Several times since Friday night, I have watched that homily that Pope Francis offered at Tacloban in the Philippines. One of the things that keeps coming to mind as I do is some commentary I heard Fr Robert Barron offer some months ago, probably in one of his many online videos. He said that we Catholics today are fortunate to be living in a “golden age of the papacy” that has perhaps not been seen since the early Church. Pope after pope has come before us: John XXIII, Paul VI, John Paul I, John Paul II, Benedict XVI, and now Francis — remarkable and holy leaders for God’s church, each in their own way.
In Tacloban on Friday we saw in a luminous way the courage, compassion, and holiness of Francis. He said himself that he had decided at the time of Typhoon Haiyan in November 2013 that he needed to go to Tacloban, where so many thousands died and many more thousands lost family and homes and livelihoods. And so it was not surprising that he fulfilled that intention this weekend, despite the onset of a tropical storm at the time of this pastoral visit to the Philippines. The sight of Pope Francis in that yellow poncho, on that windy and rain-swept makeshift altar, was powerful testimony to his determination to fulfill it.
And then the homily. He didn’t even bother to begin the homily prepared for the occasion. He simply spoke ad lib and obviously from his heart. And what came was a proclamation of the Gospel of Jesus Christ, in simple and clear and moving terms: Jesus as Lord, Jesus as incarnate in the suffering of humanity.
As we see in the video (and the photo above), Francis literally did in this homily exactly what those previous great Popes of ours have each done so insistently, in their own ways and in the circumstances of their own times: he pointed the people, pointed us, to Jesus.
Now this morning comes news of a crowd of 6 to 7 million people for today’s Mass in Manila. And in today’s homily he reminds us of “our deepest identity,” that of each of us being, together, members of God’s family and that we must live with one another like that is what we are. Again, he says it simply, plainly, winsomely. What he said and the way he said it reminds me very much of the thing I often hope my children will always remember as being a fundamental lesson I tried to raise them to understand: God gives us to each other as gifts, to be God’s help and God’s love to one another, to make one another’s lives better, and so we must always ask ourselves, “Am I being a gift to him or her?”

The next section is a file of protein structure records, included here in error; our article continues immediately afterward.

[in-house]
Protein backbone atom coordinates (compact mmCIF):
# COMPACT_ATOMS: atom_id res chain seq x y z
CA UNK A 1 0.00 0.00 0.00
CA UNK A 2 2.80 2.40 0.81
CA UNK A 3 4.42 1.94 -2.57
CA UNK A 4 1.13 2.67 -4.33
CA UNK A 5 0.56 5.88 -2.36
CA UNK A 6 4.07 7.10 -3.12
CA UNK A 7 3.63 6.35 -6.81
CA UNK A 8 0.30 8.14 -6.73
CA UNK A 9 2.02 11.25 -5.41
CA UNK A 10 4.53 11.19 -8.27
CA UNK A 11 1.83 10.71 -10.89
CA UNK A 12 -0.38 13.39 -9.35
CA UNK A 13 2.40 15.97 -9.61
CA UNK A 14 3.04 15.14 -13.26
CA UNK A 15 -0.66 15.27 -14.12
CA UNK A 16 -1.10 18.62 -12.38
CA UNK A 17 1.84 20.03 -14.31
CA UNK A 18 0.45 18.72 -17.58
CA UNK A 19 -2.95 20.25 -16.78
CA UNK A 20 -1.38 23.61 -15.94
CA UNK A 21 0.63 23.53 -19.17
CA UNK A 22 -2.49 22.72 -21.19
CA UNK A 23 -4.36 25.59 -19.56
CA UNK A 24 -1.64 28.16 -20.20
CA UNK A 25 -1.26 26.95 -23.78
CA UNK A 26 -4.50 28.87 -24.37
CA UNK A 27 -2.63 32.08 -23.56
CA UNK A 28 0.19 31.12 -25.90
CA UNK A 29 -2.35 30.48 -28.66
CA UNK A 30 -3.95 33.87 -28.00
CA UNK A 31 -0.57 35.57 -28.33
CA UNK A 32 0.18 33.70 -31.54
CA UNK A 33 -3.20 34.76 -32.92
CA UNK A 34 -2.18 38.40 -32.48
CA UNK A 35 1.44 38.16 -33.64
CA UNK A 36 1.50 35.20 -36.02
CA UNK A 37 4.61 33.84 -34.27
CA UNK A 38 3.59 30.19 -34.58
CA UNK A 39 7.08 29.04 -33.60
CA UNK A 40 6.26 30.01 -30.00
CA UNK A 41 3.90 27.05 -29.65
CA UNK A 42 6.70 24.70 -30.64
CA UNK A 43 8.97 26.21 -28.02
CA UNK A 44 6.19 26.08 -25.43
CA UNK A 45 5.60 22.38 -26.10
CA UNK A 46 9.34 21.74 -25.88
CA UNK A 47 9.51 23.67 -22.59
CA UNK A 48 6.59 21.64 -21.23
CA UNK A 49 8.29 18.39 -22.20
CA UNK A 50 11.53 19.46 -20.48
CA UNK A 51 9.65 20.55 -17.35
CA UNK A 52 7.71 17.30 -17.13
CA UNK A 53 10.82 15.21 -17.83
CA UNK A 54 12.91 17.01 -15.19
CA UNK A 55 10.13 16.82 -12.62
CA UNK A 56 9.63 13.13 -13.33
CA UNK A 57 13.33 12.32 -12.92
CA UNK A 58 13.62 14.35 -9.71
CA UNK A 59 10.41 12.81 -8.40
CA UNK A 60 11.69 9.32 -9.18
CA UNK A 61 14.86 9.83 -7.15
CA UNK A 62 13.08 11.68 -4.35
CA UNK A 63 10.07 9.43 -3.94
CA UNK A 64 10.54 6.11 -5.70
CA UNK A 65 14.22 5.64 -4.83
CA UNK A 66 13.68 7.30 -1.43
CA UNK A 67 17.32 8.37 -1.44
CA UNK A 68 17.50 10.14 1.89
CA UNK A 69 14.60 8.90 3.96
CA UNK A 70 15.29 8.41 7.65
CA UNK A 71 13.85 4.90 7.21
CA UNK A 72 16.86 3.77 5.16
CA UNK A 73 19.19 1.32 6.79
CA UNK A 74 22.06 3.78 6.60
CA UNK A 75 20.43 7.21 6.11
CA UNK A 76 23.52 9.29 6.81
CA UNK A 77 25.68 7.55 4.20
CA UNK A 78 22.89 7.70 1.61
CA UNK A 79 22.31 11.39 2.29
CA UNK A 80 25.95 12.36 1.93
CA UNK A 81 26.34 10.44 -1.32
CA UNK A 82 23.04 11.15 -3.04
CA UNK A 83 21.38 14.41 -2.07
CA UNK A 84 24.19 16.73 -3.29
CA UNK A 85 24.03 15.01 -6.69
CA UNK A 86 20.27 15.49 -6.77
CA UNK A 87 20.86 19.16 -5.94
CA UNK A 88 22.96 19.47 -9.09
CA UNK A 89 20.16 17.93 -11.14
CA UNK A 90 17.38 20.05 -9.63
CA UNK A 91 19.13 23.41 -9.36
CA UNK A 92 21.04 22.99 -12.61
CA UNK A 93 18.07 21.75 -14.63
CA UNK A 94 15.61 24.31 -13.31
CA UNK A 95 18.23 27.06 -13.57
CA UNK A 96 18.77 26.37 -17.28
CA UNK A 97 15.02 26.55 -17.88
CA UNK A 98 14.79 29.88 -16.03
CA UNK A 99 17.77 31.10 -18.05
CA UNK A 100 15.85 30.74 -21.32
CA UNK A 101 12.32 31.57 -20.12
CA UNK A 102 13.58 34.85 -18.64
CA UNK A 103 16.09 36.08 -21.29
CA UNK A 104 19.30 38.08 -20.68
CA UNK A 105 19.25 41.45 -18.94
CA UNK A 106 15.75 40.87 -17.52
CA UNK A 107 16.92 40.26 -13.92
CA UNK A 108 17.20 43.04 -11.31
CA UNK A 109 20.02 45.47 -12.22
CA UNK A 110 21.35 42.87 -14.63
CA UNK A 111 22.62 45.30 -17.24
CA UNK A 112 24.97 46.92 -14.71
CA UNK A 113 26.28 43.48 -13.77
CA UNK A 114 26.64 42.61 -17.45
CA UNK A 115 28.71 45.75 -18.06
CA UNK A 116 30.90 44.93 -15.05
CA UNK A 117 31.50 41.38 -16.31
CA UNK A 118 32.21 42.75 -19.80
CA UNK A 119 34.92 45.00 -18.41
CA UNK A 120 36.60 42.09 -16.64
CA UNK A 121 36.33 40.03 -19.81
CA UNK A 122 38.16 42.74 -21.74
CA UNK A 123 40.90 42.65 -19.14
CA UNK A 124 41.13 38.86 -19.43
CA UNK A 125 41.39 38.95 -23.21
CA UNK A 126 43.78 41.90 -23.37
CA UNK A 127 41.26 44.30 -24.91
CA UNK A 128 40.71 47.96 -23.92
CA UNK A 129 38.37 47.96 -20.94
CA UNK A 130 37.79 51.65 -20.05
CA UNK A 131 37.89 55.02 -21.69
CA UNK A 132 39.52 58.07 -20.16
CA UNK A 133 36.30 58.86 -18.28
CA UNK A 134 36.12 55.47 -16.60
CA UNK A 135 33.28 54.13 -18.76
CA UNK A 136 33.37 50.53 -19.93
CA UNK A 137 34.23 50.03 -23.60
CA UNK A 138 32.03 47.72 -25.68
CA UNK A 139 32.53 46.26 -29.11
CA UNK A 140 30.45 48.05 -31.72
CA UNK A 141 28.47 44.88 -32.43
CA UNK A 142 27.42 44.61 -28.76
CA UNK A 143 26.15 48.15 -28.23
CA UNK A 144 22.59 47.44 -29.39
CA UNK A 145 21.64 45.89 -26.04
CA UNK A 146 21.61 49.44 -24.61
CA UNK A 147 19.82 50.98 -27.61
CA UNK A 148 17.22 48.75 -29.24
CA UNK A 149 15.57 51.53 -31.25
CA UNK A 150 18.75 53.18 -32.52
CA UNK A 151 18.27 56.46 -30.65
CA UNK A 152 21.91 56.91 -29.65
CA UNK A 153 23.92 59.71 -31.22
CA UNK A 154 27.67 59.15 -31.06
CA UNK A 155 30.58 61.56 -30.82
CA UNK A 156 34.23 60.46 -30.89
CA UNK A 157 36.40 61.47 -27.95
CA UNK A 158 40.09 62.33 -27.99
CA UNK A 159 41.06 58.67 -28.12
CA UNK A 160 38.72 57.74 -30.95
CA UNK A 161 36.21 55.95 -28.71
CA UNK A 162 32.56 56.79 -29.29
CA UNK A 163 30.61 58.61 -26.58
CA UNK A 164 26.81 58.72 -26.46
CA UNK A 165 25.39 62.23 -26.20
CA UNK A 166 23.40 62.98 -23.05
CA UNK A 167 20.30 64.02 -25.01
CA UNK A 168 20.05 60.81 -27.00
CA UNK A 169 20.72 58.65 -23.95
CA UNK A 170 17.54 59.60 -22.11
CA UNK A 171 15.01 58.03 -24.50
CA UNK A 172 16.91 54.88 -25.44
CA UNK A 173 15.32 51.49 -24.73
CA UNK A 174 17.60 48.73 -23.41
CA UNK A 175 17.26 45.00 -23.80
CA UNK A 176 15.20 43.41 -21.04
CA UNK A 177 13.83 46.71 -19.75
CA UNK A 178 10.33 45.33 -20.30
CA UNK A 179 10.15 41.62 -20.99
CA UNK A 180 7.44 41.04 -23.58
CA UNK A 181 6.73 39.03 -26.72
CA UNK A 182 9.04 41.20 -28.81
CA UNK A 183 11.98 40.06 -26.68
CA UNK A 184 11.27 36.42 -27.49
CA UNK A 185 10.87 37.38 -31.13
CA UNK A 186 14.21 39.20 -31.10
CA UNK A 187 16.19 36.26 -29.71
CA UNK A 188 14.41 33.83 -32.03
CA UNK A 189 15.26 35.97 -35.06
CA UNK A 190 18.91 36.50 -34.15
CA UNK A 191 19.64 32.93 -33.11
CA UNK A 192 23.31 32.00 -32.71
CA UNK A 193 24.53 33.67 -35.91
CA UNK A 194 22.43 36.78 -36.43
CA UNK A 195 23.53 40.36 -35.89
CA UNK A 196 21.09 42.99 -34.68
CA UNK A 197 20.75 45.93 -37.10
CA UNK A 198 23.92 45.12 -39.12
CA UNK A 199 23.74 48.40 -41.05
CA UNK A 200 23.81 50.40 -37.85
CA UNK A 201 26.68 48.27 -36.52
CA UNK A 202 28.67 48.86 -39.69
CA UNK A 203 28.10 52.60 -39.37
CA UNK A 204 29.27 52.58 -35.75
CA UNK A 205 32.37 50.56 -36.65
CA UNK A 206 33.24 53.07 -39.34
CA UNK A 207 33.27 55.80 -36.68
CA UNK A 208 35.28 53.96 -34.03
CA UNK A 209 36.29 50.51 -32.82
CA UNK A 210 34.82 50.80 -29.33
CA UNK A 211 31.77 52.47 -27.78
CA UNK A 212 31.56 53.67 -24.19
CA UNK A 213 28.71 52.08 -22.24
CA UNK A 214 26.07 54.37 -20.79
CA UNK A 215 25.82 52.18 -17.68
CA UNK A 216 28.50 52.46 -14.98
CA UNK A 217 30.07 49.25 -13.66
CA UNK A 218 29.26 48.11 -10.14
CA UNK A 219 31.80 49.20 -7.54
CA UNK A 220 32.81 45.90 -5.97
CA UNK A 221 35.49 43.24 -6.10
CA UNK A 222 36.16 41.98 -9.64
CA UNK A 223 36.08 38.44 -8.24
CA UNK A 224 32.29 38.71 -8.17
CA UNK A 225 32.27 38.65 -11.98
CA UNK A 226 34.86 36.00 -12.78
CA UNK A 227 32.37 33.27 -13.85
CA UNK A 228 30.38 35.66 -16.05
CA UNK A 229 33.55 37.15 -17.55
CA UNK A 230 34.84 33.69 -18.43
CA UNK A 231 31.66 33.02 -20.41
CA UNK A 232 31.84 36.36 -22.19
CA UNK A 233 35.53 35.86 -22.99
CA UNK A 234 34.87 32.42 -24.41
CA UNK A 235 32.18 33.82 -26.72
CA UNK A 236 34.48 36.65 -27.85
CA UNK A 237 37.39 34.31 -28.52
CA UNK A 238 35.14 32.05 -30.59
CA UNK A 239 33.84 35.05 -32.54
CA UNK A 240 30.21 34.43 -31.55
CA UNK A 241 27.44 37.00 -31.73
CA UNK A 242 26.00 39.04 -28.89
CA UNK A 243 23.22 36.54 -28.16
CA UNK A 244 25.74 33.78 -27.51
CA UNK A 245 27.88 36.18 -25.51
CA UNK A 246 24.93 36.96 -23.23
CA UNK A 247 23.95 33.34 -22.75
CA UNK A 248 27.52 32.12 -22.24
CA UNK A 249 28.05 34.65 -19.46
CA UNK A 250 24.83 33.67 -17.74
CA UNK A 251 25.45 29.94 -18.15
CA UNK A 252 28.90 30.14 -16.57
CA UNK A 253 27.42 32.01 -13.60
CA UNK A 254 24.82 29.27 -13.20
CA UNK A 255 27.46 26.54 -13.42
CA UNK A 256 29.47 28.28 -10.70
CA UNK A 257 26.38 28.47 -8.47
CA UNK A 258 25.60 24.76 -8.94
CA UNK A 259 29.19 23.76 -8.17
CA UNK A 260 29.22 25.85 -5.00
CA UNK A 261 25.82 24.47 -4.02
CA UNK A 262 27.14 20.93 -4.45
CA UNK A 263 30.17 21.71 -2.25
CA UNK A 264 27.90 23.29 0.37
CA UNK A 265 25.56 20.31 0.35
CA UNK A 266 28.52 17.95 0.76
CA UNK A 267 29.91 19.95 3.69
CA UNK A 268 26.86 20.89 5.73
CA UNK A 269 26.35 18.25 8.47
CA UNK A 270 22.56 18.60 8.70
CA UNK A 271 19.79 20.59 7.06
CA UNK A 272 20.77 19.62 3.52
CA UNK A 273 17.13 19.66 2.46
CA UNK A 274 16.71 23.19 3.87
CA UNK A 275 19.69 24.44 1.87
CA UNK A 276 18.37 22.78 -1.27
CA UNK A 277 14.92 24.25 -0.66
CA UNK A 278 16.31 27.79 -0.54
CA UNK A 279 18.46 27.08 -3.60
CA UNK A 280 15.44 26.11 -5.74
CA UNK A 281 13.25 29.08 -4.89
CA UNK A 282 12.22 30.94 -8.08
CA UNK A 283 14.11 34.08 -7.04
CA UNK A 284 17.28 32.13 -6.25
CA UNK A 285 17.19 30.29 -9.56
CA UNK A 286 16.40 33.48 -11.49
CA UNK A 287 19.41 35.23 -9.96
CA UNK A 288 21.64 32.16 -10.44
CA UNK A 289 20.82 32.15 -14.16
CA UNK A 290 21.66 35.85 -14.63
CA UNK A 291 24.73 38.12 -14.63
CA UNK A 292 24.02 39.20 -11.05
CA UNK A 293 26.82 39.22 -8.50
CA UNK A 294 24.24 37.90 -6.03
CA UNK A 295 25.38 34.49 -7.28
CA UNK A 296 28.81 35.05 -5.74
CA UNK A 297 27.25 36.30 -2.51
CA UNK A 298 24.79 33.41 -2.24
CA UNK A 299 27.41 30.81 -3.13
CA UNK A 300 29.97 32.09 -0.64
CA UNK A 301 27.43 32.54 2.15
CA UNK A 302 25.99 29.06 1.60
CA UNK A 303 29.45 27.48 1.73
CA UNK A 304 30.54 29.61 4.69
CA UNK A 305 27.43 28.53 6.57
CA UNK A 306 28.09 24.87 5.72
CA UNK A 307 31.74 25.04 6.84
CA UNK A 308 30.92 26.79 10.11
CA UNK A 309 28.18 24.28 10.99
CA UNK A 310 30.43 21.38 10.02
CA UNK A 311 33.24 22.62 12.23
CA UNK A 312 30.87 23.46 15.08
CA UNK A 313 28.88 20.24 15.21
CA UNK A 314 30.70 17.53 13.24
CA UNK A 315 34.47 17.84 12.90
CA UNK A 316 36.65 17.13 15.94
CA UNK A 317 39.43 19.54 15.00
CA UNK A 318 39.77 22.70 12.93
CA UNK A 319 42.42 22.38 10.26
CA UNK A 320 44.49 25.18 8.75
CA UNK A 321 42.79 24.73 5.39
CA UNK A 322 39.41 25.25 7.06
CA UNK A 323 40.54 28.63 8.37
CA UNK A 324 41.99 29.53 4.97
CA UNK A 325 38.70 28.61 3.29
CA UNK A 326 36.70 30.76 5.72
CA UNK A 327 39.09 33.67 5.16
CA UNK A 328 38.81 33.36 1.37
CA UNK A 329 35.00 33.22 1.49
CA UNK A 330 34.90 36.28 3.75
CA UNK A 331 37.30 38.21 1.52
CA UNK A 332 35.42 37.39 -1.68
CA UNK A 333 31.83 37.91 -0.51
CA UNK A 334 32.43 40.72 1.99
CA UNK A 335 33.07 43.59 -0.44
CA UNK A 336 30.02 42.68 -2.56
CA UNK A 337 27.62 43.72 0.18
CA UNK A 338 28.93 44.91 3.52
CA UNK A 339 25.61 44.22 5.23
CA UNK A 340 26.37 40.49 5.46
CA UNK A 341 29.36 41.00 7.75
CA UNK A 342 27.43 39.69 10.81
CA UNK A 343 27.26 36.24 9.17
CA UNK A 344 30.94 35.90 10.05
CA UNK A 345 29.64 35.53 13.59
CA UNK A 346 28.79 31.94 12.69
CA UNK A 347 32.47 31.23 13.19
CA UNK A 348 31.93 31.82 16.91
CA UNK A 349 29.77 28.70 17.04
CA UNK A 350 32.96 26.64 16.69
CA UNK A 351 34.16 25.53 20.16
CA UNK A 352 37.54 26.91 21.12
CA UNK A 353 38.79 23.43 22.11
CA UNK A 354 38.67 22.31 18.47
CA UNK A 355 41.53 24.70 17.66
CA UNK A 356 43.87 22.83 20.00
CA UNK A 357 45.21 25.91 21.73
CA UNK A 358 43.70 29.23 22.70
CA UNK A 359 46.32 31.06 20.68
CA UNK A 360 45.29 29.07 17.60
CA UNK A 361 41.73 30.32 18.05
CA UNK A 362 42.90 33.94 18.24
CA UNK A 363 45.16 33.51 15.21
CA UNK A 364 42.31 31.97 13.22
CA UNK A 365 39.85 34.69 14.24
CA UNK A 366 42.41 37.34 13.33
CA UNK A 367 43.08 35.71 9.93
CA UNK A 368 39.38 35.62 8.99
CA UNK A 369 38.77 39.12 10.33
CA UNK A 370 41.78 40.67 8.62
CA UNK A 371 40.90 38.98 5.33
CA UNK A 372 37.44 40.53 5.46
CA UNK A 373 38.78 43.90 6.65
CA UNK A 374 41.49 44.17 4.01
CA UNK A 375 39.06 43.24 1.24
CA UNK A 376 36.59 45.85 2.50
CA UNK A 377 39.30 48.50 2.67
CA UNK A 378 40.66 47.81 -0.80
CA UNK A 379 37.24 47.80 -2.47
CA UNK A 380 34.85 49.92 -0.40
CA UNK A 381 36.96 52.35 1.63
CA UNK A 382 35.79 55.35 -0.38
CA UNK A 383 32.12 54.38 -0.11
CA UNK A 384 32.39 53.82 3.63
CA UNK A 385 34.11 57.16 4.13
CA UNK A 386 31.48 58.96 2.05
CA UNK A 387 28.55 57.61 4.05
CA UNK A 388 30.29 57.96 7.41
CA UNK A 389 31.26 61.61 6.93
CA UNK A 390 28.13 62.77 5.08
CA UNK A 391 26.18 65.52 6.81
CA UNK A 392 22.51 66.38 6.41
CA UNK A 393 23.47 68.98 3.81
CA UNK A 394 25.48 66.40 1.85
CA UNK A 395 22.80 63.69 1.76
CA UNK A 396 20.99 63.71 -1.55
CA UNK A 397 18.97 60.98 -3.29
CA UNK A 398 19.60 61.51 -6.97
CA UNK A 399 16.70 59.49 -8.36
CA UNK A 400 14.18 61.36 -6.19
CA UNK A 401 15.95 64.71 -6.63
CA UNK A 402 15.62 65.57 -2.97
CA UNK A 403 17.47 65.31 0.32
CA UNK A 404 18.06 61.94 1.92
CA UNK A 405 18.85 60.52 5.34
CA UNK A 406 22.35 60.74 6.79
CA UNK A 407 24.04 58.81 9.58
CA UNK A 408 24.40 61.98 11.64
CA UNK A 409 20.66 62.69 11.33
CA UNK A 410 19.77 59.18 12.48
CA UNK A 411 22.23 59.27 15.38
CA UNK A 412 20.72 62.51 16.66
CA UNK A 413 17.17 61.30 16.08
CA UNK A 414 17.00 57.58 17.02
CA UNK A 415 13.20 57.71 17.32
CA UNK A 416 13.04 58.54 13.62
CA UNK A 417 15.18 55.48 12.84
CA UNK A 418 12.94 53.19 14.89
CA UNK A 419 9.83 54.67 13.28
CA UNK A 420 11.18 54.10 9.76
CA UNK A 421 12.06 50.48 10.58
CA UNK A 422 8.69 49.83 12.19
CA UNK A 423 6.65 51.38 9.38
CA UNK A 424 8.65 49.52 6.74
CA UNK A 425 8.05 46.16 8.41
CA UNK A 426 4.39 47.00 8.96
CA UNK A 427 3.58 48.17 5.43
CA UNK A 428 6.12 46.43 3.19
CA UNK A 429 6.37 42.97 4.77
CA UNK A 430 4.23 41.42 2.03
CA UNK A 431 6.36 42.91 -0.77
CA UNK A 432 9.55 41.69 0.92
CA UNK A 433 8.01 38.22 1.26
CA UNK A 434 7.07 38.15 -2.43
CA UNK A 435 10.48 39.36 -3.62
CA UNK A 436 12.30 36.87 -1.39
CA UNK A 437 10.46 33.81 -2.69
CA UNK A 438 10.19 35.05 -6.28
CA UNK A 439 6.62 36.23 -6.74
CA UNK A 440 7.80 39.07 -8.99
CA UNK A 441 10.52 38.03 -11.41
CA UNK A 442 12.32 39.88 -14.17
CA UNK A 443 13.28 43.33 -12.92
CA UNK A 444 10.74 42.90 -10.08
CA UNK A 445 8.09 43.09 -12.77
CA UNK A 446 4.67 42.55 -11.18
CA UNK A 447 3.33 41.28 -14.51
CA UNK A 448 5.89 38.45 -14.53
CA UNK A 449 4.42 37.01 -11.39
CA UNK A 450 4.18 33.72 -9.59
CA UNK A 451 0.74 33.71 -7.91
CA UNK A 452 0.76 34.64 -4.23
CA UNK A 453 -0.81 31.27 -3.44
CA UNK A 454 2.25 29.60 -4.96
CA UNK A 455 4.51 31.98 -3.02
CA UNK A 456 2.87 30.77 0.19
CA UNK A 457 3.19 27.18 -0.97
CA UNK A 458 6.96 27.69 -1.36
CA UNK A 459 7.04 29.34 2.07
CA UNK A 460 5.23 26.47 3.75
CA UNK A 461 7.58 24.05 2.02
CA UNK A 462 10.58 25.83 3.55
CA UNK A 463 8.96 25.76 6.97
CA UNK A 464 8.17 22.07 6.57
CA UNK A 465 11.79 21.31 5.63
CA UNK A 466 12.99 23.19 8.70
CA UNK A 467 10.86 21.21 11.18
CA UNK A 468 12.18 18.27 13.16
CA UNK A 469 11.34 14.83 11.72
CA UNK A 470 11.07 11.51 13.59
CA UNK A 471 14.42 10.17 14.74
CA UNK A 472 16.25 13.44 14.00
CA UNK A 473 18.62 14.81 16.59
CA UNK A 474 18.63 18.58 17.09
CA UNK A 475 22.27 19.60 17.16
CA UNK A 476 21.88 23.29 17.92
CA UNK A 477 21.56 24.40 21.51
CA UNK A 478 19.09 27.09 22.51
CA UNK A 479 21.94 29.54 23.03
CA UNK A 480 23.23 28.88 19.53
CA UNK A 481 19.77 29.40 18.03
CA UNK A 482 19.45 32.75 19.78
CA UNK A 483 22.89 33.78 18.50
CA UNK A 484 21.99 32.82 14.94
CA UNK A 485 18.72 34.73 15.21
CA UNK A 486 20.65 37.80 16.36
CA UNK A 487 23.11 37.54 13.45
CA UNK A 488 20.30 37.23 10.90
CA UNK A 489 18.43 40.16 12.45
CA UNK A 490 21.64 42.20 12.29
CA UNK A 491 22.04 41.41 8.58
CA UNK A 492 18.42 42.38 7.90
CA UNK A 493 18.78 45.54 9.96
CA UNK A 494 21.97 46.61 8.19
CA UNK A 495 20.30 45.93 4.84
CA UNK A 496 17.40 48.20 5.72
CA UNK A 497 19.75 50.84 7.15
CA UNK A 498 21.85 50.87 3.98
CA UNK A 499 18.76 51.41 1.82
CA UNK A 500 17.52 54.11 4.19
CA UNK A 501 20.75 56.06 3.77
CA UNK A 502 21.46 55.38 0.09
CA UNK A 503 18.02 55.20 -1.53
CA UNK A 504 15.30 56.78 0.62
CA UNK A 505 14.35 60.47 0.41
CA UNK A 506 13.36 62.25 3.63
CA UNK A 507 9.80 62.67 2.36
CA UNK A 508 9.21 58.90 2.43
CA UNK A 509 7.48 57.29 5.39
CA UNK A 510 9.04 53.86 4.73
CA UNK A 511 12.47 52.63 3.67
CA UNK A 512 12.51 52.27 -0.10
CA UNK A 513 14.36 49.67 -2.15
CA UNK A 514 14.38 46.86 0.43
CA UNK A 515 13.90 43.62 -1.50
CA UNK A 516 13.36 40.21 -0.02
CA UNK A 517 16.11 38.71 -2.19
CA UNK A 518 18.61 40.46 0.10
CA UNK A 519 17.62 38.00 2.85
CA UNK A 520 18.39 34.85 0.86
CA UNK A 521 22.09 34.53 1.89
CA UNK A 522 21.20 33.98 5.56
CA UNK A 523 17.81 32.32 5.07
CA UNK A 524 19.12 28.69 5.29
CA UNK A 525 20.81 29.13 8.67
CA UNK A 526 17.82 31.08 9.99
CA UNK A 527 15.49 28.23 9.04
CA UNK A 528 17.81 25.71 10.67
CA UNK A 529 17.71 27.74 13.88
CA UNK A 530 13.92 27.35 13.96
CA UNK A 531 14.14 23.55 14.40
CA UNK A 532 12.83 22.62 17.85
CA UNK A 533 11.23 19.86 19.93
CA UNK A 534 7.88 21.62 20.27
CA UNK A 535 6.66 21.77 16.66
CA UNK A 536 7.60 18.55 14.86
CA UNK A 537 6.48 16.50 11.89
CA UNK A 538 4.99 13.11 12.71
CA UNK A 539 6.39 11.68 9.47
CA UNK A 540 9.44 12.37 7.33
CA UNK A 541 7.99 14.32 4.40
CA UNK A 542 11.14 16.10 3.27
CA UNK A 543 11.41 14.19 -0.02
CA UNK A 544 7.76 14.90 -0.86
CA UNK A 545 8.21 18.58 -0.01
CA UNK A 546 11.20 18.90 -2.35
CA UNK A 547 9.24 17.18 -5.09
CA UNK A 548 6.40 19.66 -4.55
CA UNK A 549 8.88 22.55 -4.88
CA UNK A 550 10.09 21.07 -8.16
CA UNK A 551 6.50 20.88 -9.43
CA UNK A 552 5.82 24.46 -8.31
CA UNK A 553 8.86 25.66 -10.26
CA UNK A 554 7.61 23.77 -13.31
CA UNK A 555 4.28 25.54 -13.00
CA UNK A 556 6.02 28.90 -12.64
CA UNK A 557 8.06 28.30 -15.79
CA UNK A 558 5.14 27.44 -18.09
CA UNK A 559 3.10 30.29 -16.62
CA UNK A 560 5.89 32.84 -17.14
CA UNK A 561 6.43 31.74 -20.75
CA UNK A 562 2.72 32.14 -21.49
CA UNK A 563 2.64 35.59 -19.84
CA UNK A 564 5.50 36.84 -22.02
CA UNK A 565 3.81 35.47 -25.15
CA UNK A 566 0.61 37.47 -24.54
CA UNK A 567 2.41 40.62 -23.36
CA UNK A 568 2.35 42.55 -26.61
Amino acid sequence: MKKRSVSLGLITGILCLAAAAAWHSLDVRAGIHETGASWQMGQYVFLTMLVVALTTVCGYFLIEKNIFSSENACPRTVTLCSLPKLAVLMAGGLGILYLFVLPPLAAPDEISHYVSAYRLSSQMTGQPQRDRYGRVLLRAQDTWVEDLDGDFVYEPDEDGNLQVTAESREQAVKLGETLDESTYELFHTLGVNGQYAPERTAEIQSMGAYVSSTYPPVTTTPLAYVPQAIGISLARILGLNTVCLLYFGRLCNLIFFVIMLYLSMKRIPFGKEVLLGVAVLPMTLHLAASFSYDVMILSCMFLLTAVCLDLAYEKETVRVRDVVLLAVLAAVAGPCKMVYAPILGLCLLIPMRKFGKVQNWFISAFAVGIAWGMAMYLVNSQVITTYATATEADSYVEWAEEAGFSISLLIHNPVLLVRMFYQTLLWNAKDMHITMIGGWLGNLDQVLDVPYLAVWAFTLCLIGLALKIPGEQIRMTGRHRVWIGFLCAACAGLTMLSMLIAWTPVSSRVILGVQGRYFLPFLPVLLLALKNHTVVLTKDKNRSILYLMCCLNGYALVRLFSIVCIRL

Rocco comments on today’s numbers:
Beyond taking the all-time record from the final day of John Paul II’s 1995 visit in the same place, it is significant that today’s mass of humanity did not come in the context of a World Youth Day, unlike the prior title-holder and Francis’ draw of 3 million to the closing of 2013’s WYD on Rio de Janiero’s Copacabana beach. What’s more, while John Paul’s last trip to Asia was commonly understood as a “farewell” to a pontiff who was entering the pantheon of legend in his 17th year as Pope, Francis has now presided over the two largest papal crowds ever within the first two years of his pontificate.
To those who scowl at Francis in our day for characteristics and priorities that we have seen on display clearly enough even on this Philippines visit — because he is not attentive enough to the prettiness of the liturgy (that damned yellow poncho!) or because his language at times lacks theological precision (“if someone says a swearword against my mother, of course he’ll get a punch in the nose”) — we should all have the wisdom and common sense to say, “You are silly,” and then to ignore them. Because may God protect us from getting so wrapped up in those peripherals that we keep ourselves from following the direction of Francis’s pointing finger, pointing to Christ, and from allowing his simple, loving, and humble witness from forming us into better Christians.